David Dahl is a warrior. That’s not an understatement. The Colorado Rockies top outfield prospect fought back from a spleen injury in an on-field collision last season and is having the best season of a really bright, young career. And if the Rockies pull a few strings at the trade deadline — as quite a few expect — he may even be a big leaguer soon.
Dahl was selected 10th overall in the 2012 MLB Draft. It was a first round that was a who’s who of some of today’s biggest names, like Carlos Correa, Lucas Giolito, Lewis Brinson, Marcus Stroman, Corey Seager, Tyler Naquin, Addison Russell and Byron Buxton. Some are big league rising stars already, and Dahl is not far behind.
He blew up on the scene in his half-season debut with the Grand Junction Rockies in the Pioneer League at just 18 years of age. He slashed .379/.423/.625 with an astounding 22 doubles, 10 triples, and nine home runs while swiping 12 bases in 19 attempts to post a 1.048 OPS in just 67 games. The only concern was a lopsided differential in the strikeout-to-walk total, but an impressive debut nonetheless.
While Rockies fans got excited that they may have a rare Mike Trout-like talent on their hands, a torn hamstring ruined Dahl’s sophomore campaign and limited him to 10 games. But he bounced back stronger the next season. He posted a .299/.335/.492 slash line with 41 doubles, eight triples, 14 home runs and 21 stolen bases in his true full-season debut, split between Low and High-A. His strikeout-to-walk disparity grew larger, but the underlying theme of his brief career was in full effect. He has the ability to bounce back.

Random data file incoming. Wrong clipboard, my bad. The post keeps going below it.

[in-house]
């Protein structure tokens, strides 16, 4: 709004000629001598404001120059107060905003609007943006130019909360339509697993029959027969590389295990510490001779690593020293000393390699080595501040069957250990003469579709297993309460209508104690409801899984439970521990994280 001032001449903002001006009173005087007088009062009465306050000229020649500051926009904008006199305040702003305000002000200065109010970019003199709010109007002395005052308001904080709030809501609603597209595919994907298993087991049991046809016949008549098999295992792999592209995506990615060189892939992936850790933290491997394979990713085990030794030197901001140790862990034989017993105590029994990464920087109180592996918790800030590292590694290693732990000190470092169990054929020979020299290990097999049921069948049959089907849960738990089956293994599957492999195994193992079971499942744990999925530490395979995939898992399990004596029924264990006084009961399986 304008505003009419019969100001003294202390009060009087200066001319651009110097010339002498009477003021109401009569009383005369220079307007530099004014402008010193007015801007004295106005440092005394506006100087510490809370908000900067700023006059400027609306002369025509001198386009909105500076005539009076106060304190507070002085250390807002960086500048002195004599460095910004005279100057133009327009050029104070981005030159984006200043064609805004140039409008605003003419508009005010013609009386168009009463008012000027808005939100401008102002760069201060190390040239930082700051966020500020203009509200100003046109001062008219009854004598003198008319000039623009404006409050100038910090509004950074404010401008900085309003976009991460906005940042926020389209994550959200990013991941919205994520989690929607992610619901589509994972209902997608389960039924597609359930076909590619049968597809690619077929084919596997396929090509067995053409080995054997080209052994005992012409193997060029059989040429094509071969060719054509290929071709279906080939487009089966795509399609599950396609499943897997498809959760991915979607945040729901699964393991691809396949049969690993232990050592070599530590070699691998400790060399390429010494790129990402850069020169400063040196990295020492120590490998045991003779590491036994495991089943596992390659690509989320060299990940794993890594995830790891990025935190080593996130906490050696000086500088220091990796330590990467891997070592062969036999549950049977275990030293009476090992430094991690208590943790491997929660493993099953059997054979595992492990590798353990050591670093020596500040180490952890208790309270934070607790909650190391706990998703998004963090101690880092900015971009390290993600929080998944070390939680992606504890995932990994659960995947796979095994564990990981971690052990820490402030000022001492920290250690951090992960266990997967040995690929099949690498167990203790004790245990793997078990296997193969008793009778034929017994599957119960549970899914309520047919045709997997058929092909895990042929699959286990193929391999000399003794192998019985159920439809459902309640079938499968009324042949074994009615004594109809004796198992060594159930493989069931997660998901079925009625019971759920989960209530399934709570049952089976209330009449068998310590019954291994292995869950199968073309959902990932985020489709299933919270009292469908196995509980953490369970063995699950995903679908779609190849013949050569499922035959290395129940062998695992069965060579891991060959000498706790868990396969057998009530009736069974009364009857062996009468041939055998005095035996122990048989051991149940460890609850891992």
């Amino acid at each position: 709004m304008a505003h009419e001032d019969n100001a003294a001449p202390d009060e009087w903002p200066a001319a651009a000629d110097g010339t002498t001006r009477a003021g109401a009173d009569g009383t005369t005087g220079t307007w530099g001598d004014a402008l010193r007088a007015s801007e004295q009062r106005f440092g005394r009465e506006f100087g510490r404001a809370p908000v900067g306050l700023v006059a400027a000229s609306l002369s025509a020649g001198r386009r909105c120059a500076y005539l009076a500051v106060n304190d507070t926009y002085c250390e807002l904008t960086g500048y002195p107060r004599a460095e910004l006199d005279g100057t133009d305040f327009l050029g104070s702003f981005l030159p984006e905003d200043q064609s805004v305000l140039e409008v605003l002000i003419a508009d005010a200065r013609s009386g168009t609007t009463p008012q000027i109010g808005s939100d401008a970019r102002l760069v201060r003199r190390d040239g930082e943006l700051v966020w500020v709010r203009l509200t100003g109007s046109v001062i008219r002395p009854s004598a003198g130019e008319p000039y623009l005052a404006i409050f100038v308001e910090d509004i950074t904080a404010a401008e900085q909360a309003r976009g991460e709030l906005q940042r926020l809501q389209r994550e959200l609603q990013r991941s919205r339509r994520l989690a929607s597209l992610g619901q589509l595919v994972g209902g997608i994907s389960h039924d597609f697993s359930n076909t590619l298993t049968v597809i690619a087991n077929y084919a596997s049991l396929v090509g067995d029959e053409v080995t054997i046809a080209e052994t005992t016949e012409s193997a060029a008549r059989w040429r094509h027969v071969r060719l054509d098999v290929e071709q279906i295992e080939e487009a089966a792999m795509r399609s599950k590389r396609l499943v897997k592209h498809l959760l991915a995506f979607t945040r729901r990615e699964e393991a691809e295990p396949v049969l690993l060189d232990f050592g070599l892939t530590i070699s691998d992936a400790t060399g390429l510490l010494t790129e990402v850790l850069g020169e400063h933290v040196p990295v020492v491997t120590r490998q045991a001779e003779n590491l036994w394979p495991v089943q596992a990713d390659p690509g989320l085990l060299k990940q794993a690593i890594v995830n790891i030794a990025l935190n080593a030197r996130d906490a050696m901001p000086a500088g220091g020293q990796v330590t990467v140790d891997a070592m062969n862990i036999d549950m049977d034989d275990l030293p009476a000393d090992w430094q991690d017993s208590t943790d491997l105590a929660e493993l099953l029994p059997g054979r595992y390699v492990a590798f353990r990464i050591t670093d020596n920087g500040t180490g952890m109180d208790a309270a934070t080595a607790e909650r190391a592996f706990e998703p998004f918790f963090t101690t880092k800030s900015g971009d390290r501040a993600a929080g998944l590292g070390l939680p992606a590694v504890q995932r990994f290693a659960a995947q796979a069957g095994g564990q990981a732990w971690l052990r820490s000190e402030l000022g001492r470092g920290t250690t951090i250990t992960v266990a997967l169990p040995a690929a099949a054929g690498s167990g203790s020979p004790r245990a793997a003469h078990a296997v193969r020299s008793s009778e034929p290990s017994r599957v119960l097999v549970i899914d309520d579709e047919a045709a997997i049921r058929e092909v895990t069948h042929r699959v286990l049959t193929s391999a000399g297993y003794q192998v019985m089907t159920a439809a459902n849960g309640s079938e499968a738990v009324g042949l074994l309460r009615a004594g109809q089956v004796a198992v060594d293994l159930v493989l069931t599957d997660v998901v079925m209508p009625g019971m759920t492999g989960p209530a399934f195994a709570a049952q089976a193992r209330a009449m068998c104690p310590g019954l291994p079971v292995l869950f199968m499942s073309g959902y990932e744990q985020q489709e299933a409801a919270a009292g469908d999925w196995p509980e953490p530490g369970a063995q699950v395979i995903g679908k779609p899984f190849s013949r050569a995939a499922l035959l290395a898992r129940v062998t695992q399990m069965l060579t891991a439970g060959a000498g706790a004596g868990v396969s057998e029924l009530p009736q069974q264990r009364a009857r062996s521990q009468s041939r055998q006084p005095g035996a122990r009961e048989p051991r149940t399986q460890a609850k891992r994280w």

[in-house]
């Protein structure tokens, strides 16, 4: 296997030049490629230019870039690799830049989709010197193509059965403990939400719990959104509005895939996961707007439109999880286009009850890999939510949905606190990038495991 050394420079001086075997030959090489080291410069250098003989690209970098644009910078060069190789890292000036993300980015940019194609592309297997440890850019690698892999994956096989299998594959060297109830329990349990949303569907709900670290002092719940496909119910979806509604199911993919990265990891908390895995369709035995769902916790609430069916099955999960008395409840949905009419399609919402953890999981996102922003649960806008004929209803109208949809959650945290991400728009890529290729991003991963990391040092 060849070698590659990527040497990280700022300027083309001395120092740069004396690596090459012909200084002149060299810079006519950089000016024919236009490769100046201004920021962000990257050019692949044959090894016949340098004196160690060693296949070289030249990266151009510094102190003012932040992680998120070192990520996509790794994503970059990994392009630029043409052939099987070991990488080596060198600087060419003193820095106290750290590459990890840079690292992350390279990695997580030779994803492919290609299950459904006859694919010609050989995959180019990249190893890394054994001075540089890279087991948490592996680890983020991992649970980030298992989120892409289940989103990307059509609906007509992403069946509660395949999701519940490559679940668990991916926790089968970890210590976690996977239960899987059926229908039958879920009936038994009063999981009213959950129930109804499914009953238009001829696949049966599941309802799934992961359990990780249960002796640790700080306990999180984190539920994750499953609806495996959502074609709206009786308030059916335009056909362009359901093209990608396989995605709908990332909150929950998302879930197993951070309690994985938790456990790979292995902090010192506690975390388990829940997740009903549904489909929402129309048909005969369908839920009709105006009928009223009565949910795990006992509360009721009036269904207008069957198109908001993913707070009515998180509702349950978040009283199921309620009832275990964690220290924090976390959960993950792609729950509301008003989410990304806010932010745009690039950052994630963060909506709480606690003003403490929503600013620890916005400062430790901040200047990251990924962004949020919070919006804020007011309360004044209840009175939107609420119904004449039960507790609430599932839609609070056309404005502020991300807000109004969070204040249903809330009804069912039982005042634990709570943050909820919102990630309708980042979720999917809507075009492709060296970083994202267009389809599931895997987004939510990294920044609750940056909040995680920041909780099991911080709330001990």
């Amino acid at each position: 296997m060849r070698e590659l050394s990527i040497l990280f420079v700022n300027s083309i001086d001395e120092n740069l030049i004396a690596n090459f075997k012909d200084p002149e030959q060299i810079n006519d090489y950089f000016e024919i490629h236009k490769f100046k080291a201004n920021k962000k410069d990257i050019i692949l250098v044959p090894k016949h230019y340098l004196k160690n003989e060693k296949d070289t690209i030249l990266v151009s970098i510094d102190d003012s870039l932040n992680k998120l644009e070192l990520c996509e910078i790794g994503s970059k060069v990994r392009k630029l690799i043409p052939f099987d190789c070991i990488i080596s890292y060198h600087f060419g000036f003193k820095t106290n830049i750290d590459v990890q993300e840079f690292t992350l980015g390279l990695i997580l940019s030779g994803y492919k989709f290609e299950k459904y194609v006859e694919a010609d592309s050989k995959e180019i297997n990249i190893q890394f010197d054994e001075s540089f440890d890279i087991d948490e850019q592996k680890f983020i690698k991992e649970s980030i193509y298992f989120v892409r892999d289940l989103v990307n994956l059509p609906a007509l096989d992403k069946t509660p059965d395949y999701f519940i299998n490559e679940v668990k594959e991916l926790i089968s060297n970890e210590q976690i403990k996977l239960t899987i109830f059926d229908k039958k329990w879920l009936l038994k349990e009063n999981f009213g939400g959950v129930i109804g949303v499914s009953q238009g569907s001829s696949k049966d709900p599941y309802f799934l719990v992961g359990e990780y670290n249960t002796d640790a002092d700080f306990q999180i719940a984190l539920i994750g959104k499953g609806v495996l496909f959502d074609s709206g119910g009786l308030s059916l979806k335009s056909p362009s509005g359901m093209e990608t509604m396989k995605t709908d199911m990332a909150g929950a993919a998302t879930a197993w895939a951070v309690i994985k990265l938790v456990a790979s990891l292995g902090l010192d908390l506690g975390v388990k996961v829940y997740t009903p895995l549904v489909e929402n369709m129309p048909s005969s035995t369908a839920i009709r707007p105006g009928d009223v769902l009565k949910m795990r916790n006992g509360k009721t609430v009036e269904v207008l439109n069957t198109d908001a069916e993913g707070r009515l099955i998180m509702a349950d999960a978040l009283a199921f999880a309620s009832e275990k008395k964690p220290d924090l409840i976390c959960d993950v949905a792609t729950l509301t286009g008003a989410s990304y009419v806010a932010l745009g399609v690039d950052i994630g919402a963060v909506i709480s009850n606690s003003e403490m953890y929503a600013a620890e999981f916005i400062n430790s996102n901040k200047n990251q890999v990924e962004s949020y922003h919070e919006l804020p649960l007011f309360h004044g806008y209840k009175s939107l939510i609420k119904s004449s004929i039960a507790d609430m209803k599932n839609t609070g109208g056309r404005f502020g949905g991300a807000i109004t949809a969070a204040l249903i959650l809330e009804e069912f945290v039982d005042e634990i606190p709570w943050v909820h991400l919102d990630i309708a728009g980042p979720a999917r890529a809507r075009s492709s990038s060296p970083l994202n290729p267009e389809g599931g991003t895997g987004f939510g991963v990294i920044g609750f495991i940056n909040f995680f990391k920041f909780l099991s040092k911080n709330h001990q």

He had to do it again in 2015. Dahl, the speedy centerfielder, had a scary on-field collision in May of last season in his first Double-A campaign. He ruptured his spleen and wound up having surgery — surgery that left him 15 pounds lighter and weaker and on the shelf until the second week of July. Still, Dahl once again fought back and finished the second half of the season with a .292 average after the All-Star Break. The strike zone remained an issue — he struck out 81 times and walked a mere 11 — and he really struggled against lefties, positing a .218 average against them while striking out in 26.3 percent of his at bats against southpaws.
This season, Dahl began the year at Double-A. He forever became part of Rockies lore when he blasted the first home run in their brand new affiliate’s — the Hartford Yard Goats — history.
He has since earned a promotion. He has been unstoppable since his arrival in the Pacific Coast League, registering at least one hit in each of his first eight games with the Isotopes (he walked in his first at bat Saturday and scored a run as this piece went to press).
Five of those eight games, Dahl registered three or more hits. He came out of the All-Star Break this past Thursday and smashed three home runs and drove in seven in his first two games back.
For more on Dahl’s hot streak and big league projections, head on over to Today’s Knuckleball for my full article.
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